Another one of our multi-hat-wearing Park People, Nim has contributed to the park in a variety of functions for many years. She’s been an invaluable fixture to our Environmental Education program, and has taught thousands of NYC students about the East River’s amazing ecosystems. Read more about Nim below!
(Editor’s Note: Nim also happened to design this incredible Interactive Discovery Station for the Environmental Education Classroom, which you can donate to here .)
Please describe what you do for Brooklyn Bridge Park Conservancy
I am a scientist (mostly marine biology), educator and artist. I’ve worked in all those capacities at the park: created a monitoring program for the salt marsh restoration site, designed and taught curriculum, and painted a poster of the park’s many animal residents.
Please talk a little bit about your relationship with the park and how it got started.
I used to lead a conservation program that introduced New Yorkers to their aquatic environment through recreational fishing. A friend recommended me for the seining program to the Education Director, and I was delighted to go fishing without using hooks.
How did you become interested in teaching?
After a long stint as a scientific artist at the American Museum of Natural History, I decided to get my Masters in marine conservation. I used my creative and scientific skills to develop an aquatic outreach program in the city. Teaching turned out to be a great amalgam of my strengths—creativity, communication and problem solving.
What’s the most exciting discovery you’ve made in or around the park?
In my 13 years as a scientist, surfer, and swimmer in New York, I’ve found some of the best animals at the park during the seining program: a starfish, a sea turtle plastron, Northern pufferfish, pipefish. Also, an 8-foot long Atlantic sturgeon washed up at the boat launch several years ago, which was truly amazing.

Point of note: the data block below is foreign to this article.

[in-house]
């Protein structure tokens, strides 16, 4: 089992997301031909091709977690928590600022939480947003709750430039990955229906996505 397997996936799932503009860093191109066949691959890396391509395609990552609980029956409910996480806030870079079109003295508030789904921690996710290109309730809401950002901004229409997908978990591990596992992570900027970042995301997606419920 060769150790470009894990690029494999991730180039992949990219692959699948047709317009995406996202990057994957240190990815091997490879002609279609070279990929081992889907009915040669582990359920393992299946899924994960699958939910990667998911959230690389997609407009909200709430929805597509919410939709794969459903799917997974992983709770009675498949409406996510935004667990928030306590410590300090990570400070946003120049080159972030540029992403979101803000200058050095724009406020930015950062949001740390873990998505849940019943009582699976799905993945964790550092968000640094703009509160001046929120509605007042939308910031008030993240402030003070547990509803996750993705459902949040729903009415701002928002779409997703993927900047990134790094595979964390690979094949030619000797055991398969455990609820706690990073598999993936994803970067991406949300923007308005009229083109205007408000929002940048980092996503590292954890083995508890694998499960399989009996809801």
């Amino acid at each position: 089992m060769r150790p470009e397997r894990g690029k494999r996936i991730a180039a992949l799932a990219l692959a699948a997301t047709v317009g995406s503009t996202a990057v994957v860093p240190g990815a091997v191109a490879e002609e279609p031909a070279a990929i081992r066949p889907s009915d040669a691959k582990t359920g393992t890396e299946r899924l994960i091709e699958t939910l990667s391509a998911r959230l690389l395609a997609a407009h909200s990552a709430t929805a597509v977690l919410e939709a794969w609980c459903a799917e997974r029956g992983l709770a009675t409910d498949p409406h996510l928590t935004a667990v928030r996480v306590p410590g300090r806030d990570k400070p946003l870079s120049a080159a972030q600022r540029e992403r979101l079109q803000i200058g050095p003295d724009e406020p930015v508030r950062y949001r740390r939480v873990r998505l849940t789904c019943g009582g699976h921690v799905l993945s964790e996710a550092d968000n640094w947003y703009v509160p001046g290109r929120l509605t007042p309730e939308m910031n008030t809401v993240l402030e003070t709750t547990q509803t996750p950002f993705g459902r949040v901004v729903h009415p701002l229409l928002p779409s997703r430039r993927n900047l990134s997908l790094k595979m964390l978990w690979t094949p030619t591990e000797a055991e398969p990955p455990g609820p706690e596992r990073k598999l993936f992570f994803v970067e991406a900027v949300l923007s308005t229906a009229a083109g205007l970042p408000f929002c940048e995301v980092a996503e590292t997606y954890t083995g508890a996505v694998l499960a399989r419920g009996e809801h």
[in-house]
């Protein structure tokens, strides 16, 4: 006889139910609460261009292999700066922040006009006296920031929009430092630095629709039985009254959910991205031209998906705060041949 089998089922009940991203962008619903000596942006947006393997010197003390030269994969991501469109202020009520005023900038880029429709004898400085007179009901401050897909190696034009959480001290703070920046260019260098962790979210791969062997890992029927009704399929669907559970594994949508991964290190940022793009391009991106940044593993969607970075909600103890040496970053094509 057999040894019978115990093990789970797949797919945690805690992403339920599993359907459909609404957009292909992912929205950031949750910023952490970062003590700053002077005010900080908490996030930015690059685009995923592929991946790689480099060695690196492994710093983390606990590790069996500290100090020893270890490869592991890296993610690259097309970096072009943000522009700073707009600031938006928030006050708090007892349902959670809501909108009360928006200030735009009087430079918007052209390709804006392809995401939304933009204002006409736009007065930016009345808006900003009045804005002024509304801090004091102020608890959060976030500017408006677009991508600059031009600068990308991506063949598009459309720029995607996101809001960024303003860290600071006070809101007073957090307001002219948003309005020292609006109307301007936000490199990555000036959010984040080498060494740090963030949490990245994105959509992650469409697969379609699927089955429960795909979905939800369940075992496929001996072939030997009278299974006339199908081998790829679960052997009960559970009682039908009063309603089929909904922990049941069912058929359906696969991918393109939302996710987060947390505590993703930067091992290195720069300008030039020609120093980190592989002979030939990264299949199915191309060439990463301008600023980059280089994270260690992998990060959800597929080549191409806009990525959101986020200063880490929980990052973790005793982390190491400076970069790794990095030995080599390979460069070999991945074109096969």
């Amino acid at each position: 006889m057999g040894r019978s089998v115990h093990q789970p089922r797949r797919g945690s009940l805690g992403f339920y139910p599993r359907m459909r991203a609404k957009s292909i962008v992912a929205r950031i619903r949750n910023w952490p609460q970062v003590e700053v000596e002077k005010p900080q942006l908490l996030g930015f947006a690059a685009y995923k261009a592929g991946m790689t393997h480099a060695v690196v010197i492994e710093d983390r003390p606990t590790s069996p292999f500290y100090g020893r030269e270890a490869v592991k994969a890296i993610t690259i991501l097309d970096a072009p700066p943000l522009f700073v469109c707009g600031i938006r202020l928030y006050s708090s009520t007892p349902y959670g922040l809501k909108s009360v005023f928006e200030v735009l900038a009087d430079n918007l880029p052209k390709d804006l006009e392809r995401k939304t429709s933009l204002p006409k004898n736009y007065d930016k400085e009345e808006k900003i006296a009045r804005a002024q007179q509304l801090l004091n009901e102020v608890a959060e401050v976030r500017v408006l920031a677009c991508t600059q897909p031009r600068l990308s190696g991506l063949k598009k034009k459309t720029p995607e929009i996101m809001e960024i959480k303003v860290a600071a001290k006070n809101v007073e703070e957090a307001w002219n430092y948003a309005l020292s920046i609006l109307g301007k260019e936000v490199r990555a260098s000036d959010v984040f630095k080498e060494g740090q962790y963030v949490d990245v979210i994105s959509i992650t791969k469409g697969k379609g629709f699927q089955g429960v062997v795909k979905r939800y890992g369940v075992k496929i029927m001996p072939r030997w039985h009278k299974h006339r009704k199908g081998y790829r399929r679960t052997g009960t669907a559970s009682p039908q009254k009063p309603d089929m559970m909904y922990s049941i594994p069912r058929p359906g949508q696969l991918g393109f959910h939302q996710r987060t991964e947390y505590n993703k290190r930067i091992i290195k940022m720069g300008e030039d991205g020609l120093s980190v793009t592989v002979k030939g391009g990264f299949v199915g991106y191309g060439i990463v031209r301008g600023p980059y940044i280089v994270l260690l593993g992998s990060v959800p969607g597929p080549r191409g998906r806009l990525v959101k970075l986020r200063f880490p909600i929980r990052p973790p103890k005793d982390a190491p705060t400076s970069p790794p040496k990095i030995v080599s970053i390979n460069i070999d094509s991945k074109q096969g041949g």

What’s an interesting fact you have learned about Brooklyn or the park since you started collaborating with us?
That the building of the Brooklyn Bridge was largely overseen by a woman (Emily Roebling, wife of Washington Roebling). It’s not surprising that a woman could do that, but it’s not so celebrated.
What do you like about the park?
I knew the area before it was the park, so I am just grateful to the Conservancy for transforming a derelict space into something beautiful, calming and dramatic all at the same time. Also, it’s the only place I know of to enter the East River (legally).
What motivates you to partner with the park?
I live nearby, so this is one of my neighborhood parks. Also, the staff is amazing and always trying to improve the public and educational programming.
Why is it important to provide low cost and free educational programs?
The natural environment —what exists now and hopefully what could exist in the future in New York City— belongs to anyone who wants to enjoy it. Providing affordable and free programming is part of that same ethos.
Anything else you’d like to share about your experiences in the park?
Support the park whenever you can. It’s the best deal.